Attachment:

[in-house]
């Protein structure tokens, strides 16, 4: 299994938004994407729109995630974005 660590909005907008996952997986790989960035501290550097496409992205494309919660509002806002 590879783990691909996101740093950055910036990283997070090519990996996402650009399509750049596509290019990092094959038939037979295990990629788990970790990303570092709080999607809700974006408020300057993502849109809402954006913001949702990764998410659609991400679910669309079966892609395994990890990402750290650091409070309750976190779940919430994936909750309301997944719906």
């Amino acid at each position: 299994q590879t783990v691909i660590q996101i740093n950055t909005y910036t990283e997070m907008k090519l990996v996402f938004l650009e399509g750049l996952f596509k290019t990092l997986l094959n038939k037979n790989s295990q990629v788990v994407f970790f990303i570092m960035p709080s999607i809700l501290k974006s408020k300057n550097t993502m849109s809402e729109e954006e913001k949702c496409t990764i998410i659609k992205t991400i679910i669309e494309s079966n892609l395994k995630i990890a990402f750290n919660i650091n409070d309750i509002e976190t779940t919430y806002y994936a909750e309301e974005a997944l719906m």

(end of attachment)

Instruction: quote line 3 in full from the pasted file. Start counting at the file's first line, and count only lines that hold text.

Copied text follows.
């Amino acid at each position: 299994q590879t783990v691909i660590q996101i740093n950055t909005y910036t990283e997070m907008k090519l990996v996402f938004l650009e399509g750049l996952f596509k290019t990092l997986l094959n038939k037979n790989s295990q990629v788990v994407f970790f990303i570092m960035p709080s999607i809700l501290k974006s408020k300057n550097t993502m849109s809402e729109e954006e913001k949702c496409t990764i998410i659609k992205t991400i679910i669309e494309s079966n892609l395994k995630i990890a990402f750290n919660i650091n409070d309750i509002e976190t779940t919430y806002y994936a909750e309301e974005a997944l719906m």